This Week’s Hot Reviews

The Dream of Reason
Jenny George | Copper Canyon Press | 9781556595196 | April 2018
The Dream of Reason reveals a young poet who is unafraid to explore difficult territory.”—Rain Taxi

Eve L. Ewing | Haymarket Books | 9781608465989 | June 2019
“A mixture of grand voices, hushed laments, and ardent dreams, 1919 resurrects forgotten history.”—The Millions

The Torture Machine: Racism and Police Violence in Chicago
Flint Taylor | Haymarket Books | 9781608468959 | March 2019
“A sad but necessary reminder of how citizens can be victimized by those who are supposed to protect them and how that abuse can poison entire neighborhoods. But it is also a story of a hard-won hope that resulted in some degree of justice for victims and an effort to remind children of what once happened in the hope that it won’t be repeated. The book is a chronicle of tenacity and hope alongside brutality and injustice, and in that way it is a profoundly Chicago story.” —Psychology Today

Song for the Unraveling of the World
Brian Evenson | Coffee House Press | 9781566895484 | June 2019
“[Y]ou will close the volume with the sense that Evenson has one more story to tell—the story of you, the reader, who will move on from reading even as strands of unraveling make it impossible to leave this book completely behind.”—Chicago Review of Books

All Its Charms 
Keetje Kuipers | BOA Editions | 9781942683766 | April 2019
All Its Charms is laced with both hopefulness and the prickling sting of thwarted desire. As Kuipers navigates this tension, she articulates the role of memory as a way to reconnect with meaningful records of the past, but also as a redundant link to painful experiences and people who have wronged us.”—Los Angeles Review of Books

Please Read This Leaflet Carefully
Karen Havelin | Dottir Press | 9781948340052 | May 2019
“By turns angry, consoling, and despondent, the book is a clear-eyed exploration of how women’s health issues are rarely taken seriously.”—The Paris Review

Vintage 1954
Antoine Laurain | Gallic Books | 9781910477670 | June 2019
“Such a great premise: A 2017 drinking party features a 1954 Beaujolais, which magically propels folks back to the Paris of the 1950s. Delightful to the last drop.”—Philadelphia Inquirer

The Library of Small Catastrophes
Alison Rollins | Copper Canyon Press | 9781556595394 | April 2019
“The range of Rollins’ poetic skill is remarkable. The result is a collection of poetry which is magnificently crafted, readable, and crucially important.”—New York Journal of Books

Socialist Realism
Trisha Low | Coffee House Press | 9781566895514 | August 2019
Socialist Realism might itself be a parable, in that it dares the reader to interpret it too literally—mistaking the showing of a wound for vulnerability, or uncertainty about political or artistic effects for a lack of commitment—but I count myself among the believers.”—Frieze Magazine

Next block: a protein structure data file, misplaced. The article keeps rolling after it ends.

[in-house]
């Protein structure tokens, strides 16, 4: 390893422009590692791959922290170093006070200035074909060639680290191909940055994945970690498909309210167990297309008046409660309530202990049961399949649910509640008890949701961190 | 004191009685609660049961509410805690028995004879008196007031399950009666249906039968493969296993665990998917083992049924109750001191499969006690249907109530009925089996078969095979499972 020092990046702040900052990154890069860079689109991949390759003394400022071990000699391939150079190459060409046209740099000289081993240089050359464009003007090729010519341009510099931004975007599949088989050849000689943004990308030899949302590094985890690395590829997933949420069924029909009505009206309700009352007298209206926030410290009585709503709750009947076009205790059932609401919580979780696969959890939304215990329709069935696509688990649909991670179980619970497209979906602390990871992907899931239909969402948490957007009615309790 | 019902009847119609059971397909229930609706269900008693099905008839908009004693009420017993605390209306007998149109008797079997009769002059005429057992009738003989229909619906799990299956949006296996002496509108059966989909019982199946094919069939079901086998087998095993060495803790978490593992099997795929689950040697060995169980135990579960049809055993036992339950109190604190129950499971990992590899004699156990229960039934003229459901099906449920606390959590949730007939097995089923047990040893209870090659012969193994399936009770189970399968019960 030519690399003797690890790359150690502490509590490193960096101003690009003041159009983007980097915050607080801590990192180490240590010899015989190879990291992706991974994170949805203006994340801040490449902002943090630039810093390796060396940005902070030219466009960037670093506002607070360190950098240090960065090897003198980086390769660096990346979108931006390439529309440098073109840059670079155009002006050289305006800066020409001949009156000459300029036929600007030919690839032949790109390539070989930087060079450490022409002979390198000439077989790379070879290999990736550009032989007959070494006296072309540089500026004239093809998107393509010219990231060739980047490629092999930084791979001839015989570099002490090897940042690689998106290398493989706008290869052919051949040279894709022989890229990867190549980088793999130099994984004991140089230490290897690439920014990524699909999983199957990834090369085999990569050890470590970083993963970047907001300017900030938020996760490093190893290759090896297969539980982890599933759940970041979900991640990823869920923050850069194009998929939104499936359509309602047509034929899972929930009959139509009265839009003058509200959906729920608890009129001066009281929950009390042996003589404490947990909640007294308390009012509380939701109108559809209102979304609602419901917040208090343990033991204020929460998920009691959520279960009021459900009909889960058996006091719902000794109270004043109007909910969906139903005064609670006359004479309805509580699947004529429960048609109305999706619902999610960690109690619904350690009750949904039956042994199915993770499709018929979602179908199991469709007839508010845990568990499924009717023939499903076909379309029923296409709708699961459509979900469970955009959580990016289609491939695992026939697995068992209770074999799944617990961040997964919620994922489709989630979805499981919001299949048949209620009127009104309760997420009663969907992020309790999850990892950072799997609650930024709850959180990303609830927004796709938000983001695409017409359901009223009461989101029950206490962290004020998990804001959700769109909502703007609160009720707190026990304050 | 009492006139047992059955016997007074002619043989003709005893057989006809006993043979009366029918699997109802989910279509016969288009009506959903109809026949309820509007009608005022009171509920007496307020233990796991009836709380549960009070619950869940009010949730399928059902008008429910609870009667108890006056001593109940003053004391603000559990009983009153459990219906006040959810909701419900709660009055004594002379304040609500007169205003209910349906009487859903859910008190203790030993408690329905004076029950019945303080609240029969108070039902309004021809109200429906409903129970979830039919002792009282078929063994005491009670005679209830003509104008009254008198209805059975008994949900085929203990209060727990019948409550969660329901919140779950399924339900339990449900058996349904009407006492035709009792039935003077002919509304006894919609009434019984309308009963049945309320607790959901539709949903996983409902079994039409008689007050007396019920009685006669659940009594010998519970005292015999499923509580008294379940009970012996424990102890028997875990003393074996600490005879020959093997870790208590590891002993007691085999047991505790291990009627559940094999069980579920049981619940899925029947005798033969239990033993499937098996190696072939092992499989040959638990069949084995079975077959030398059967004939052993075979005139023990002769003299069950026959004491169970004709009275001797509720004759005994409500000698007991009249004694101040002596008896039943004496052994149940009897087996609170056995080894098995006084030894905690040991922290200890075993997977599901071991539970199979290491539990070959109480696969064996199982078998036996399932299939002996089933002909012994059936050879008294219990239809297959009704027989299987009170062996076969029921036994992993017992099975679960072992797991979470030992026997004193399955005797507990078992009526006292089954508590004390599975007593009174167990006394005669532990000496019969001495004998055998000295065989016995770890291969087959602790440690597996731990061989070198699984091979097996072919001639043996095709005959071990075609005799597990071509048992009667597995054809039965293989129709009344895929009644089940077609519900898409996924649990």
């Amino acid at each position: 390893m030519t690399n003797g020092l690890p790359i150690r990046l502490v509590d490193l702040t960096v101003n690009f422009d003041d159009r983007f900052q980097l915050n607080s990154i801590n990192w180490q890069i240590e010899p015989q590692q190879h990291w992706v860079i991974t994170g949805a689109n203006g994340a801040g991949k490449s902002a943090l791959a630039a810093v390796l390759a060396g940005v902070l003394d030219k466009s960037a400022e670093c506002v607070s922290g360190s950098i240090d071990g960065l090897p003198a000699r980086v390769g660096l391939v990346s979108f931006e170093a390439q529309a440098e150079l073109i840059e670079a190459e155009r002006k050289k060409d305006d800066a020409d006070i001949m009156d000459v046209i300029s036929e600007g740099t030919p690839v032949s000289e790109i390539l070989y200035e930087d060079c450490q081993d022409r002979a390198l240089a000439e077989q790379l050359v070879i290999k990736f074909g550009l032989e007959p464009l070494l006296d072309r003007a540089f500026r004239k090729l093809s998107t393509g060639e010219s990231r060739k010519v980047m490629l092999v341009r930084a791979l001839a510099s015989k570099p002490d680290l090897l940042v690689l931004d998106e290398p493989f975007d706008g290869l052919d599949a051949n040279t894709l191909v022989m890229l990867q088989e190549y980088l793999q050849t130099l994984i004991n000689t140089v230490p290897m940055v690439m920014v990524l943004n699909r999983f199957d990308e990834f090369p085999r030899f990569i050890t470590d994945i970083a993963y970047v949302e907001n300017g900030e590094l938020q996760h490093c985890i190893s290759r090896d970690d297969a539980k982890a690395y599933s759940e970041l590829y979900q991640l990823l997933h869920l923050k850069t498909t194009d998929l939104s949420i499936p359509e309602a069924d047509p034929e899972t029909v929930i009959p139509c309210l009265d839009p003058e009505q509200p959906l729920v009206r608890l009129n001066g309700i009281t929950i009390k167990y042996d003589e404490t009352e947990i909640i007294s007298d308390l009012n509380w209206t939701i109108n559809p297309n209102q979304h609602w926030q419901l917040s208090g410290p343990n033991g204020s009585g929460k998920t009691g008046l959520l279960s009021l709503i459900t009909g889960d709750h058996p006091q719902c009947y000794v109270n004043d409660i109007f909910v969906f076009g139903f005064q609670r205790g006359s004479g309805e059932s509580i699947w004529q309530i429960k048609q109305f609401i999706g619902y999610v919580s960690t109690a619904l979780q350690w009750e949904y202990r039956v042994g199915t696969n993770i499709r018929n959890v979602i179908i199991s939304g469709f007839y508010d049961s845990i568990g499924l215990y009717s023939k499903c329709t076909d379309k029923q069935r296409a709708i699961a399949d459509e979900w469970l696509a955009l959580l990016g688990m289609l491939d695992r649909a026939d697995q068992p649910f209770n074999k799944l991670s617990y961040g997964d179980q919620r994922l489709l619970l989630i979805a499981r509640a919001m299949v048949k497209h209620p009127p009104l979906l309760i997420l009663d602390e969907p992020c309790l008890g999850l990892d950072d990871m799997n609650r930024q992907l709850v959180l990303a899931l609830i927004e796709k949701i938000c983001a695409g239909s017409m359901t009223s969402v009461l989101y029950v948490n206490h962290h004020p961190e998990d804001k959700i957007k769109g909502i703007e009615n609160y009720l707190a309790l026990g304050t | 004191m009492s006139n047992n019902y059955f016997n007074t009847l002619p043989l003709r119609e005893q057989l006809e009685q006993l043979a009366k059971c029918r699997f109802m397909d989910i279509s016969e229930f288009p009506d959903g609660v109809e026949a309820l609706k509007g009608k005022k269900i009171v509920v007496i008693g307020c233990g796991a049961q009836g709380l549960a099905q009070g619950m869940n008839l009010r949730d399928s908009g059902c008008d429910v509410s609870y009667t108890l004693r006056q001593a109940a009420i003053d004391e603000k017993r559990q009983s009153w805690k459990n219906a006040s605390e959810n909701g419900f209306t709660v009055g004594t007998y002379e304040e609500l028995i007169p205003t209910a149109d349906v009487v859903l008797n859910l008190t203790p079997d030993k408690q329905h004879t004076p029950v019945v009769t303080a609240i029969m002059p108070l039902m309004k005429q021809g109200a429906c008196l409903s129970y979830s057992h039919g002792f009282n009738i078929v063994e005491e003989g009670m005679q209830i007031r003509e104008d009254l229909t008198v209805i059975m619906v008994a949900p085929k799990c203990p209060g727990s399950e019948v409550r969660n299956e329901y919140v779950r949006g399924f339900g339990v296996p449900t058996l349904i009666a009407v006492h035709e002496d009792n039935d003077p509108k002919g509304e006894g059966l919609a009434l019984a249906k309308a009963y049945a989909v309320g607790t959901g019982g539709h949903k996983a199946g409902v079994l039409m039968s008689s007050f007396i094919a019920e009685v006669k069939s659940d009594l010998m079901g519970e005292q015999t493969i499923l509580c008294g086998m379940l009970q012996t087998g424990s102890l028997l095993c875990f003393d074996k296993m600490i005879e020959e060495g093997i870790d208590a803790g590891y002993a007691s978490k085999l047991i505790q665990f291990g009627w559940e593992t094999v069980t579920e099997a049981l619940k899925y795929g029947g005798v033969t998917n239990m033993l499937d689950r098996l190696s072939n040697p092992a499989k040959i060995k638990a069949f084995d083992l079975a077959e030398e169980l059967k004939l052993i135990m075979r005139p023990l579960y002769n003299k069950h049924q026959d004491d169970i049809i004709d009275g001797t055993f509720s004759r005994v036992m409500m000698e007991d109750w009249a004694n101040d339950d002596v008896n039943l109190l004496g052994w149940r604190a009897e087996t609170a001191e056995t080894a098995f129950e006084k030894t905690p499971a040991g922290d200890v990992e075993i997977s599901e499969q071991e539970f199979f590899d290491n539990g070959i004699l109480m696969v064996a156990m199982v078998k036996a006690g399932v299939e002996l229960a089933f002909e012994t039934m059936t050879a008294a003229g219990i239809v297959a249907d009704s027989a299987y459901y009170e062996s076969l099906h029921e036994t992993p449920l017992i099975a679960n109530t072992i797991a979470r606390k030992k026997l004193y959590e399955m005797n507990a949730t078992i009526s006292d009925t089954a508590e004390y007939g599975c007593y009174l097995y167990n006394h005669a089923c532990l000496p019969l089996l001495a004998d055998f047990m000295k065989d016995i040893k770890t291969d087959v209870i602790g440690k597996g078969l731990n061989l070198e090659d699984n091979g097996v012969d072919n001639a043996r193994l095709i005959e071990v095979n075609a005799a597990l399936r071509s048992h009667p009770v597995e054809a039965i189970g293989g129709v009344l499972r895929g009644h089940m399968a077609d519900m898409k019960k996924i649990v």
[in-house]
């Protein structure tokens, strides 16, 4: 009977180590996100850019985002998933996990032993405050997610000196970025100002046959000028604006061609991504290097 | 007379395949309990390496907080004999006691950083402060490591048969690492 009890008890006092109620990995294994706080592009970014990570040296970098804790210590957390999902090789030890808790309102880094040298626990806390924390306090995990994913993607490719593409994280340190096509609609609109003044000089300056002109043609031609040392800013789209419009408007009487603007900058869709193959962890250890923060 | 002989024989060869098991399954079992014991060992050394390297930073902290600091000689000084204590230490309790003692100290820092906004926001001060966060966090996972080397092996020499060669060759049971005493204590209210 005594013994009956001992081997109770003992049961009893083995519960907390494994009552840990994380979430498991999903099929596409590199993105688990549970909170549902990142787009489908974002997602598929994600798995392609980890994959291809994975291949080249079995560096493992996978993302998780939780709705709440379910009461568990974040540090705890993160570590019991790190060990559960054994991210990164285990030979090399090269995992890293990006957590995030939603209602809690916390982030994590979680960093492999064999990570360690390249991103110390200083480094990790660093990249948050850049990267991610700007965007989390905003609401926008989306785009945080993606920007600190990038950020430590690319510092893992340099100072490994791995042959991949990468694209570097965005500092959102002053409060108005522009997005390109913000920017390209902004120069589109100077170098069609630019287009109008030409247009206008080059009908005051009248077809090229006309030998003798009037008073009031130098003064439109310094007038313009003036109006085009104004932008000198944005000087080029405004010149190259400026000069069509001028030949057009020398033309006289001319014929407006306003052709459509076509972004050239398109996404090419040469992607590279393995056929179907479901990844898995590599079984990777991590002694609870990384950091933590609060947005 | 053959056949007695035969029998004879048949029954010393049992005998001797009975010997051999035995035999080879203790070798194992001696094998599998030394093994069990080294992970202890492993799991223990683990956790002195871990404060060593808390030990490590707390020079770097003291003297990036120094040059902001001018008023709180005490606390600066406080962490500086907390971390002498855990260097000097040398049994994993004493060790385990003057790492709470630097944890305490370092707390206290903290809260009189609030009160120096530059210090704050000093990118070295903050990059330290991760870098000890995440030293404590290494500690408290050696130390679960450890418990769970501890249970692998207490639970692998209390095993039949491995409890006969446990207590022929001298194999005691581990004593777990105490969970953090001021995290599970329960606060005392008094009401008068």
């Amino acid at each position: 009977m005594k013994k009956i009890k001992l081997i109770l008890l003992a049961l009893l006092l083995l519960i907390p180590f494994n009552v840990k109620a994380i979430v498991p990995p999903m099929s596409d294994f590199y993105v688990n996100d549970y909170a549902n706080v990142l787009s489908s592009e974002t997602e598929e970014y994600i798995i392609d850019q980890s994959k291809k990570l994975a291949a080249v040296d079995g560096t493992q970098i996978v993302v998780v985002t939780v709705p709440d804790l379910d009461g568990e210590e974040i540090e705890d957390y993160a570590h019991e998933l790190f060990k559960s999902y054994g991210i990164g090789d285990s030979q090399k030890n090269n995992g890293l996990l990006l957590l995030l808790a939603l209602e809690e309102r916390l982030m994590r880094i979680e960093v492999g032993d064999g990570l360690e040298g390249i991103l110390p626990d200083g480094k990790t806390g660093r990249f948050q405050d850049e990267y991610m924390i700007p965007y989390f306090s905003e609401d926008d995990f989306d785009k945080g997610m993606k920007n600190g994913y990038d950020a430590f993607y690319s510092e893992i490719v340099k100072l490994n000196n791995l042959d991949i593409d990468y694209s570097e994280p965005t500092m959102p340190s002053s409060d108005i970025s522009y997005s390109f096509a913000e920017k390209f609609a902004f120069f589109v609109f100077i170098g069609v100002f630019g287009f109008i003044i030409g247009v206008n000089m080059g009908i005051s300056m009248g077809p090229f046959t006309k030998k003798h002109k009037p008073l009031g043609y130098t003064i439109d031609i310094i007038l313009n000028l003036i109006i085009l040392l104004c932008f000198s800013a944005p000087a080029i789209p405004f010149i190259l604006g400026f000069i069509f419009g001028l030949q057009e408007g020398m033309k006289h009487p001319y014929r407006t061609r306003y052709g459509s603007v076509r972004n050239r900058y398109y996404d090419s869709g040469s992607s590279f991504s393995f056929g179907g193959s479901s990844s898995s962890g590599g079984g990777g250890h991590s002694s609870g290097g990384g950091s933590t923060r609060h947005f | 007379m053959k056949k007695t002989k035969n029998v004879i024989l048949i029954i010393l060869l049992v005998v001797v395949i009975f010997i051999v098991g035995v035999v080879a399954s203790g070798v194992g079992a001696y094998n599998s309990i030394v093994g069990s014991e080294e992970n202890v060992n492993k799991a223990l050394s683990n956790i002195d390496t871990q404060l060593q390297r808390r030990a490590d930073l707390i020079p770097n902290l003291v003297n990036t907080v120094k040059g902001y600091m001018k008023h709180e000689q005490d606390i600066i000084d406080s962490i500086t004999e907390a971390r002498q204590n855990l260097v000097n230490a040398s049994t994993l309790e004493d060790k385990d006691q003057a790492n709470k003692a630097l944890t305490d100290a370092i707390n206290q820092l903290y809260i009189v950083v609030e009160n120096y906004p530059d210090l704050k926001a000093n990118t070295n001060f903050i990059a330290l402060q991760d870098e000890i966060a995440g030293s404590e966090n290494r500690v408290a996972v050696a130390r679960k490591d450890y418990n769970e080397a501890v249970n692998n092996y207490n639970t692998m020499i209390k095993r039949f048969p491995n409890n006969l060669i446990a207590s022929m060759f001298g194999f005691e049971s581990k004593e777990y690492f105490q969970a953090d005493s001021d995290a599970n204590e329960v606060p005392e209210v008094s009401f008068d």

Duveen Brothers and the Market for Decorative Arts, 1880-1940
Charlotte Vignon | GILES | 9781911282341 | June 2019
“Vignon, curator of decorative arts at the Frick, looks at how Duveen Brothers dominated the trade in European decorative arts and Chinese porcelain—and at the firm’s sometimes sharp practices.”—Apollo

When I Arrived at the Castle 
Emily Carroll | Koyama Press | 9781927668689 | April 2019
“Gothic fans rejoice, Emily Carroll has returned with yet another hauntingly stunning graphic novel, When I Arrived at the Castle. It’s the lesbian and vampiric erotic horror story you didn’t know you needed.”—Study Breaks

The Grocery Story: The Promise of Food Co-ops in the Age of Grocery Giants
Jon Steinman | New Society Publishers | 9780865719071 | May 2019
“I never thought a book about grocery stores could be so engaging, but Steinman held my attention from start to finish.”—Treehugger

Frame of Mind: Punk Photos and Essays from Washington, DC and Beyond, 1997–2017
Antonia Tricarico | Akashic Books | 9781617757198 | June 2019
“In the late 1990s in Washington, DC, a seminal era in underground music was born, and photographer Antonia Tricario was steeped in it. Tricario chronicled its musicians, women and men alike, with her powerful and evocative photos, which are collected here in Frame of Mind.”—Brooklyn Digest

Houston Noir
edited by Gwendolyn Zepeda | Akashic Books | 9781617757068 | May 2019
“With sprawl and serial killers, Houston Noir packs a mean punch. . . . [it] is a welcome addition to the city’s slowly filling bookcase.”—Texas Observer

Dance of the Jakaranda
Peter Kimani | Akashic Books | 9781617754968 | February 2017
“Kimani is the first African novelist to use historical fiction to claim Indian diasporic history and political belonging as one that is unquestionably Kenyan . . . Kimani’s most radical contribution in writing Dance of the Jakaranda has been his demonstration of how historians can recover this African South Asian identity. The constitutional recognition given to Indians fifty years after their deportation shifts popular discourse a hair’s breadth away from the politics of indigeneity, giving the South Asian diasporic archive a small but significant opening to locate a thick, albeit contested, history of belonging in its Kenyan homeland—a history, as Kimani reminds us, that is replete with contradictions and rumor.”—American Historical Review

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